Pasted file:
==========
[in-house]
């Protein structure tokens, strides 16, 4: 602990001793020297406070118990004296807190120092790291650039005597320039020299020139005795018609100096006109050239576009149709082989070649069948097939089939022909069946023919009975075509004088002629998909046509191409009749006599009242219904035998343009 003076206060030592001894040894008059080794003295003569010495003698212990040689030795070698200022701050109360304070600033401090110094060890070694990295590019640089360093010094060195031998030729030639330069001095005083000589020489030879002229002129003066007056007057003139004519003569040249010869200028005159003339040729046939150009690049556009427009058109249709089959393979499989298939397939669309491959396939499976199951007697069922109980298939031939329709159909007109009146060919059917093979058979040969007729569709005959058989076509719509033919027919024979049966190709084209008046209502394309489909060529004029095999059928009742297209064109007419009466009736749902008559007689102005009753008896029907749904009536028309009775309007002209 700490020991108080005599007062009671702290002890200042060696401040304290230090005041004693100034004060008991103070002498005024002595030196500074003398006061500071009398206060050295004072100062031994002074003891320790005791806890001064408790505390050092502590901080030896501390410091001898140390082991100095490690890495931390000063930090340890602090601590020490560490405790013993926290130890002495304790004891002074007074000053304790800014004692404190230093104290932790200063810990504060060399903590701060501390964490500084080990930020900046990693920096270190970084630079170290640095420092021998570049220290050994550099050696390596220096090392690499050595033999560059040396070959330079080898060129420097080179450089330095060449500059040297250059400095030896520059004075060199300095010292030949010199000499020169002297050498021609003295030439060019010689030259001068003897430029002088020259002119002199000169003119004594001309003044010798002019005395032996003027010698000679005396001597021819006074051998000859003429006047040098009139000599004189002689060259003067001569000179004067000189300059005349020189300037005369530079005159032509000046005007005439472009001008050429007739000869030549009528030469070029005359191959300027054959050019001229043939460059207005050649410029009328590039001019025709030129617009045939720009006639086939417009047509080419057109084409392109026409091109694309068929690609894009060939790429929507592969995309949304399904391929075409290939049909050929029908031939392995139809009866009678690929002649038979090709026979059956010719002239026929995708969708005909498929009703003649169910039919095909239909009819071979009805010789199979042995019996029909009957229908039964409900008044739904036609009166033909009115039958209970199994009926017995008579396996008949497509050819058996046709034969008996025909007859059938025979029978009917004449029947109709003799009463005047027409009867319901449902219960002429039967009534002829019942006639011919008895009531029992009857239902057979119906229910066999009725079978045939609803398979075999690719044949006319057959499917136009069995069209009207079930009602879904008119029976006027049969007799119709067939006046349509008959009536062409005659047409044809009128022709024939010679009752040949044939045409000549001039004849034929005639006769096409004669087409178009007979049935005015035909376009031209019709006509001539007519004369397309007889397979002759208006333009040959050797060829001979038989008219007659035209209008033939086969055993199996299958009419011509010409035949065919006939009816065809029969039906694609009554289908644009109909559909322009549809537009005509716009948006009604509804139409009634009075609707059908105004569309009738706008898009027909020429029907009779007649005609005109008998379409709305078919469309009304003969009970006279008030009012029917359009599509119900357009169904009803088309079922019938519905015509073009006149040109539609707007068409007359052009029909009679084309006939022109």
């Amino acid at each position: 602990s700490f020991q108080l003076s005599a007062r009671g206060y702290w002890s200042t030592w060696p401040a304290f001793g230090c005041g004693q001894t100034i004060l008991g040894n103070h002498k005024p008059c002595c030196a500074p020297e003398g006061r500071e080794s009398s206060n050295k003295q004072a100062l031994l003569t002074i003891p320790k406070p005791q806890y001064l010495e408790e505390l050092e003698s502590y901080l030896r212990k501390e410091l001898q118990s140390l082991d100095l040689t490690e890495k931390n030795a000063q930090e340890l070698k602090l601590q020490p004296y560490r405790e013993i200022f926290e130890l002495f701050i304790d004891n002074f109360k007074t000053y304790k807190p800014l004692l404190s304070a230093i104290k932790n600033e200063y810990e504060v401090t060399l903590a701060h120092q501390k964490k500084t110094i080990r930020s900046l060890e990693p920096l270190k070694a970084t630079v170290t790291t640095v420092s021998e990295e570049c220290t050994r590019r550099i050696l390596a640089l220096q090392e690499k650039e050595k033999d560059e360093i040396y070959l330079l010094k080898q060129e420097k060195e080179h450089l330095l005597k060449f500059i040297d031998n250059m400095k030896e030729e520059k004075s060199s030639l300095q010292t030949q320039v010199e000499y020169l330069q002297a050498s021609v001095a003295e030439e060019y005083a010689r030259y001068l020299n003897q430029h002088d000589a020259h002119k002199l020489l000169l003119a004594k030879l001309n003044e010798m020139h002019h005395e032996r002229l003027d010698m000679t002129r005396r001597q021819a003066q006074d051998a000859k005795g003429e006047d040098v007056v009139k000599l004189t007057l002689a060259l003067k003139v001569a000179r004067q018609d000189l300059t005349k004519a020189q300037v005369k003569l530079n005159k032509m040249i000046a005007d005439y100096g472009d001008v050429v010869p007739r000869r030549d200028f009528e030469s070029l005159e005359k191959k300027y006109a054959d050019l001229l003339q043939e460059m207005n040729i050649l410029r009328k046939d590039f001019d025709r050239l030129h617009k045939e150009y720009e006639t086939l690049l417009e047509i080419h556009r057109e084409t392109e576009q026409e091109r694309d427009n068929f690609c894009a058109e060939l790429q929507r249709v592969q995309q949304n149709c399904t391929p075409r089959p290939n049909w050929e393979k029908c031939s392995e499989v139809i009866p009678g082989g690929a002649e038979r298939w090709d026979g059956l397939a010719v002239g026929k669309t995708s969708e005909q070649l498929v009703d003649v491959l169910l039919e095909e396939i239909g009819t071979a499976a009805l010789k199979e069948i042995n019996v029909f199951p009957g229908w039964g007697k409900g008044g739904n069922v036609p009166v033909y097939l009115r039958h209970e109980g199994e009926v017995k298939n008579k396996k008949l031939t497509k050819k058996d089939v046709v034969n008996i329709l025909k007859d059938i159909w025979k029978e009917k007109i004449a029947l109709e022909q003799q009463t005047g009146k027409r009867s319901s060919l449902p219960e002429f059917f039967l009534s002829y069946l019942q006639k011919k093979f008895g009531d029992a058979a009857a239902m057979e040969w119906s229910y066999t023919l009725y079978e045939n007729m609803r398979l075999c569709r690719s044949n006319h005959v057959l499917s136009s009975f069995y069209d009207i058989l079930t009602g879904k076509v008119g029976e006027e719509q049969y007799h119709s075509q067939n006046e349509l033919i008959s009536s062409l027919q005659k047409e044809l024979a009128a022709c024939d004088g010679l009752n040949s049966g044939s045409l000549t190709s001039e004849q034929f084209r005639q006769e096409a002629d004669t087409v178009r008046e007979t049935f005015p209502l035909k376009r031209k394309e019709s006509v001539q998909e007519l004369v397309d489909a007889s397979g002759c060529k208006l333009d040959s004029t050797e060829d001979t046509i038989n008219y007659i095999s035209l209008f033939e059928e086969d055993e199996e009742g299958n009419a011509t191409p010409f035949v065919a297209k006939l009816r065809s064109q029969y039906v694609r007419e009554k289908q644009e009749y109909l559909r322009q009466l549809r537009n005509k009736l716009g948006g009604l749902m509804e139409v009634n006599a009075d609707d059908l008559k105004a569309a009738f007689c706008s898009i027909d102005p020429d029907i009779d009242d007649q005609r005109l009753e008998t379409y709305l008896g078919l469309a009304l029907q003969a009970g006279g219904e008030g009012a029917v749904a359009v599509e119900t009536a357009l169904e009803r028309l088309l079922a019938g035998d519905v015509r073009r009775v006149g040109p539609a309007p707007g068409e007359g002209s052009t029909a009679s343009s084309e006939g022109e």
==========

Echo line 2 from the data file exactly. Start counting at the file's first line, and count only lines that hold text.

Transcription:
């Protein structure tokens, strides 16, 4: 602990001793020297406070118990004296807190120092790291650039005597320039020299020139005795018609100096006109050239576009149709082989070649069948097939089939022909069946023919009975075509004088002629998909046509191409009749006599009242219904035998343009 003076206060030592001894040894008059080794003295003569010495003698212990040689030795070698200022701050109360304070600033401090110094060890070694990295590019640089360093010094060195031998030729030639330069001095005083000589020489030879002229002129003066007056007057003139004519003569040249010869200028005159003339040729046939150009690049556009427009058109249709089959393979499989298939397939669309491959396939499976199951007697069922109980298939031939329709159909007109009146060919059917093979058979040969007729569709005959058989076509719509033919027919024979049966190709084209008046209502394309489909060529004029095999059928009742297209064109007419009466009736749902008559007689102005009753008896029907749904009536028309009775309007002209 700490020991108080005599007062009671702290002890200042060696401040304290230090005041004693100034004060008991103070002498005024002595030196500074003398006061500071009398206060050295004072100062031994002074003891320790005791806890001064408790505390050092502590901080030896501390410091001898140390082991100095490690890495931390000063930090340890602090601590020490560490405790013993926290130890002495304790004891002074007074000053304790800014004692404190230093104290932790200063810990504060060399903590701060501390964490500084080990930020900046990693920096270190970084630079170290640095420092021998570049220290050994550099050696390596220096090392690499050595033999560059040396070959330079080898060129420097080179450089330095060449500059040297250059400095030896520059004075060199300095010292030949010199000499020169002297050498021609003295030439060019010689030259001068003897430029002088020259002119002199000169003119004594001309003044010798002019005395032996003027010698000679005396001597021819006074051998000859003429006047040098009139000599004189002689060259003067001569000179004067000189300059005349020189300037005369530079005159032509000046005007005439472009001008050429007739000869030549009528030469070029005359191959300027054959050019001229043939460059207005050649410029009328590039001019025709030129617009045939720009006639086939417009047509080419057109084409392109026409091109694309068929690609894009060939790429929507592969995309949304399904391929075409290939049909050929029908031939392995139809009866009678690929002649038979090709026979059956010719002239026929995708969708005909498929009703003649169910039919095909239909009819071979009805010789199979042995019996029909009957229908039964409900008044739904036609009166033909009115039958209970199994009926017995008579396996008949497509050819058996046709034969008996025909007859059938025979029978009917004449029947109709003799009463005047027409009867319901449902219960002429039967009534002829019942006639011919008895009531029992009857239902057979119906229910066999009725079978045939609803398979075999690719044949006319057959499917136009069995069209009207079930009602879904008119029976006027049969007799119709067939006046349509008959009536062409005659047409044809009128022709024939010679009752040949044939045409000549001039004849034929005639006769096409004669087409178009007979049935005015035909376009031209019709006509001539007519004369397309007889397979002759208006333009040959050797060829001979038989008219007659035209209008033939086969055993199996299958009419011509010409035949065919006939009816065809029969039906694609009554289908644009109909559909322009549809537009005509716009948006009604509804139409009634009075609707059908105004569309009738706008898009027909020429029907009779007649005609005109008998379409709305078919469309009304003969009970006279008030009012029917359009599509119900357009169904009803088309079922019938519905015509073009006149040109539609707007068409007359052009029909009679084309006939022109």